don’t make promises

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God doesn’t promise single women husbands. He doesn’t guarantee single men wives. What He does promise is our salvation. He promises us forgiveness of sins. He promises us that He will love us, fill all our needs, and be our rest. He promises us comfort, joy, an eternity with Him in heaven. He promises to hear our prayers and even perhaps to change His mind because of them.

That’s why it’s largely (a) unhelpful, (b) untrue, and (3) really annoying when Christians promise a single that God has just the right person in store for them. If you are a parent or friend or random stranger off the street who tells singles that their day is coming or the right one will show up, please stop. Don’t make  singles promises that our Lord Himself isn’t even willing to make. Don’t tell single Christians that they’ll find a spouse as soon as they quit trying or trust in God more or stop looking.  Don’t tempt them to believe that you know God’s good plan and purpose for a single person’s life better than He does.

“Maybe you’ve already forgotten how much more stress we single ladies live with,” someone recently texted me. The statement wounded me, even if it was offered as a half-joke, because the truth was: I hadn’t forgotten. For 29 years, it’s been my identity. But I also realized years ago in my singleness that I had a choice: I could choose to be Eeyore, perpetually down, gloomy, frustrated and annoyed. Or I could acknowledge my cross—suffering in the dark moments and rejoicing in the bright ones—while remaining thankful to God for all the gifts He has chosen to give, the ones He’s actually promised.  But it was sure as heck going to be a lot easier if my church family was there with me: pointing me back to Christ and His promises and not their own made-up ones.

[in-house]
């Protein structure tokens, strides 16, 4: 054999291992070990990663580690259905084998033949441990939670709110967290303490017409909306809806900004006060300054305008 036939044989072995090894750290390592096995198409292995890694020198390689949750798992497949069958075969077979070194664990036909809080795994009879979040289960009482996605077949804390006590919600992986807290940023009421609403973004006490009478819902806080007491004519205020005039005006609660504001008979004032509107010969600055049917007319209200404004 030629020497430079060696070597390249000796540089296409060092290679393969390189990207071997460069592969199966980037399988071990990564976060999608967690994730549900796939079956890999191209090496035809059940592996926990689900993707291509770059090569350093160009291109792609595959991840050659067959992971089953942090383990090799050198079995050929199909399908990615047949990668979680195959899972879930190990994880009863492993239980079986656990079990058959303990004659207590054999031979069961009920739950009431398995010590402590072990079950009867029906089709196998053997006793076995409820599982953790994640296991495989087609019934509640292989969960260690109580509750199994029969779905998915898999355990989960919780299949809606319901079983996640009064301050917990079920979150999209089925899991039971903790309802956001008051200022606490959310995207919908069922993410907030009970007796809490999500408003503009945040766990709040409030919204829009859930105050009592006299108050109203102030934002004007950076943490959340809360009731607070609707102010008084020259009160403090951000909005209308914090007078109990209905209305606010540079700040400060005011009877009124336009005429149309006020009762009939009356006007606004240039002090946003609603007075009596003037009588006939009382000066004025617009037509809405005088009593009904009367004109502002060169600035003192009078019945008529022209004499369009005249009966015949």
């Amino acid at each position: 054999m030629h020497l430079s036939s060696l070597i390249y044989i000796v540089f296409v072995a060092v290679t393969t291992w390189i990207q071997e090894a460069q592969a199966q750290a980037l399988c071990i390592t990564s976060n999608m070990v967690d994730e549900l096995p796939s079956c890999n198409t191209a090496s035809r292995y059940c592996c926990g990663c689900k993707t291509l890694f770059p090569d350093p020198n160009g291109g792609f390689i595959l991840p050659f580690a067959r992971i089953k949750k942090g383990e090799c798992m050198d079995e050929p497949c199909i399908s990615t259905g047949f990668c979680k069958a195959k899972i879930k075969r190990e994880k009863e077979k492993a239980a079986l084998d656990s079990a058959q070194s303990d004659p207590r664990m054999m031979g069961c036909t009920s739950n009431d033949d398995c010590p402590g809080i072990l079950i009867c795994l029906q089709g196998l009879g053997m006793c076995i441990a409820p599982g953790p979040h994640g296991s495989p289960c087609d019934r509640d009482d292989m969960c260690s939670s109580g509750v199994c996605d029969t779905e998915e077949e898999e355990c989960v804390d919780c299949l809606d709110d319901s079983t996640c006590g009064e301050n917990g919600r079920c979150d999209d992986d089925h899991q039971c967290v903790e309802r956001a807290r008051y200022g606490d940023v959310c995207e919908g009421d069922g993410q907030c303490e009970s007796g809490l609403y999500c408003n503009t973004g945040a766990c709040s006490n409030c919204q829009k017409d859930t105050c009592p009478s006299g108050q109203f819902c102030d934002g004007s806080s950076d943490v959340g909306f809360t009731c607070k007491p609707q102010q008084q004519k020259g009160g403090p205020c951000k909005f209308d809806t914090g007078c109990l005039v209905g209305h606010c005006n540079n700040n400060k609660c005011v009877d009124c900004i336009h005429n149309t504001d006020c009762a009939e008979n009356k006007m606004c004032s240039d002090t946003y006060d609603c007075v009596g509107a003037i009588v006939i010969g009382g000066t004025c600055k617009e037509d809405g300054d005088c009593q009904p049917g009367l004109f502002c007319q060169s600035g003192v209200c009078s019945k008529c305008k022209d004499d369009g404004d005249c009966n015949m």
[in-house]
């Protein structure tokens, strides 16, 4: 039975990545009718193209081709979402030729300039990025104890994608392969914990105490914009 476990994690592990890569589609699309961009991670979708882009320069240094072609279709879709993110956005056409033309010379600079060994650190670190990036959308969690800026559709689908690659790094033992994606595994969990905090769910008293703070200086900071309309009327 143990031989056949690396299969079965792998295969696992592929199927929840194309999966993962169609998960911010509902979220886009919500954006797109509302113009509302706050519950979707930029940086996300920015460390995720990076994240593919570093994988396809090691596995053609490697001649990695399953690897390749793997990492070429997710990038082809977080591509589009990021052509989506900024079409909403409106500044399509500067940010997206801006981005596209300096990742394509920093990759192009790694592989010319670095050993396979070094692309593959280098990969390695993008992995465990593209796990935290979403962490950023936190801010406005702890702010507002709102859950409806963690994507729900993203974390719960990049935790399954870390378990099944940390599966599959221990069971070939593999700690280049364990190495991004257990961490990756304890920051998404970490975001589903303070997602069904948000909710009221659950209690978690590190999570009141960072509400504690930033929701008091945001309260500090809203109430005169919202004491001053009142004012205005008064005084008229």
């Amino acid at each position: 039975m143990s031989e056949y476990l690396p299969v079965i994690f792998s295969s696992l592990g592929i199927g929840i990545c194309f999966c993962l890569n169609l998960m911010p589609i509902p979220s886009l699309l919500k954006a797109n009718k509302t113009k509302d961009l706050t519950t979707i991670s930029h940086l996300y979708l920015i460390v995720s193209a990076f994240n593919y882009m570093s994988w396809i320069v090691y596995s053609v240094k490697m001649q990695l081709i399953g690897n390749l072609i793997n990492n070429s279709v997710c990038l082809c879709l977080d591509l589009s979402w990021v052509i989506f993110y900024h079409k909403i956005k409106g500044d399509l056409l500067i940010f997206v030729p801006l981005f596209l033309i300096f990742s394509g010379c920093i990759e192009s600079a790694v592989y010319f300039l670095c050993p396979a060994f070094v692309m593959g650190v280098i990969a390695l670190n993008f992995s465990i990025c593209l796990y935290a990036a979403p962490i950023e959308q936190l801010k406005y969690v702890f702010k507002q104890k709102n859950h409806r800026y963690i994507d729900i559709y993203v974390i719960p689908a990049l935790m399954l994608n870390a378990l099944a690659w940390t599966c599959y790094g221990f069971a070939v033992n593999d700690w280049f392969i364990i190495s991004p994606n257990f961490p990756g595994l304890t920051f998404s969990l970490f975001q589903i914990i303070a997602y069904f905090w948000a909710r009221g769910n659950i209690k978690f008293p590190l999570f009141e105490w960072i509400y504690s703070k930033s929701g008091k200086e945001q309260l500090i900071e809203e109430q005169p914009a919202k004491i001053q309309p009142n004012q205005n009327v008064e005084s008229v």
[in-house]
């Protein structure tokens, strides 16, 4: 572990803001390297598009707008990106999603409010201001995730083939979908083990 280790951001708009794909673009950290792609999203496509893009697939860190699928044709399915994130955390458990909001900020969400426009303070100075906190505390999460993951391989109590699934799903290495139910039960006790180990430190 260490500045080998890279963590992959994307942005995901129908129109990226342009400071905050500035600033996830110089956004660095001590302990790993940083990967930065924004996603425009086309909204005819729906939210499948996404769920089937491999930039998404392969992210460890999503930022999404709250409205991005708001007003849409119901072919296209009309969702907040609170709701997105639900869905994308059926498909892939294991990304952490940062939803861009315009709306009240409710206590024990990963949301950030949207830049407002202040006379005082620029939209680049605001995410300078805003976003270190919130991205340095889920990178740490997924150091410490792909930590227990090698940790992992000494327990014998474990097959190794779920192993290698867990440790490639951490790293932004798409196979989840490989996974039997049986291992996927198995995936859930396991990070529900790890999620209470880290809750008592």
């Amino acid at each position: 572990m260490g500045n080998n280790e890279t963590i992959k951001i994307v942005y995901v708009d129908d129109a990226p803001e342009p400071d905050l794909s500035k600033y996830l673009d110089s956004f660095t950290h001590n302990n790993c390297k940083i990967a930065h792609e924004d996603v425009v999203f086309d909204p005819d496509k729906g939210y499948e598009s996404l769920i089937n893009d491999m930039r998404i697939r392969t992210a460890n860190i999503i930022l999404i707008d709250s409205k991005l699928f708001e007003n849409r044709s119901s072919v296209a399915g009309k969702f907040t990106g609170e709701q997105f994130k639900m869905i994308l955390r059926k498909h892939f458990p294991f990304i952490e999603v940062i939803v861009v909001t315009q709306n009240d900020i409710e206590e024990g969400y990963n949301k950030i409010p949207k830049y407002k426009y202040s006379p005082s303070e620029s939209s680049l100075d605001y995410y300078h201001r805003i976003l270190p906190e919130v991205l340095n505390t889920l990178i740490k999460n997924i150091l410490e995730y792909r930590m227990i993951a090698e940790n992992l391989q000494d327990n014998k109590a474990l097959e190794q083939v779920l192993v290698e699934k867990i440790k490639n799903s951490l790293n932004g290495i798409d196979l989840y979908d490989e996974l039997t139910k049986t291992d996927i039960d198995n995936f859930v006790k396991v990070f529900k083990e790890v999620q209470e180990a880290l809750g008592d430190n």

Instead, let’s bear with our single friends. Listen to them be frustrated. Hand over Kleenexes when they are grieving that which they want but aren’t given. Tell them you’re sorry that it hurts. Explain to them that you understand how difficult it can be to be lonely. Remind them of the One who suffered all so that He could suffer this along side them. Make them mindful of their Baptisms. Help them remember that their value and worth come from Christ, not from a spouse.

Do that. You know you can, and I’m praying you will.

 

 

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4 thoughts on “don’t make promises

  1. As a single person and one who has heard that tired phrase over and over and over, I really appreciate this. Thank you Ms. Dorr; God’s blessings to you and your soon-to-be husband.

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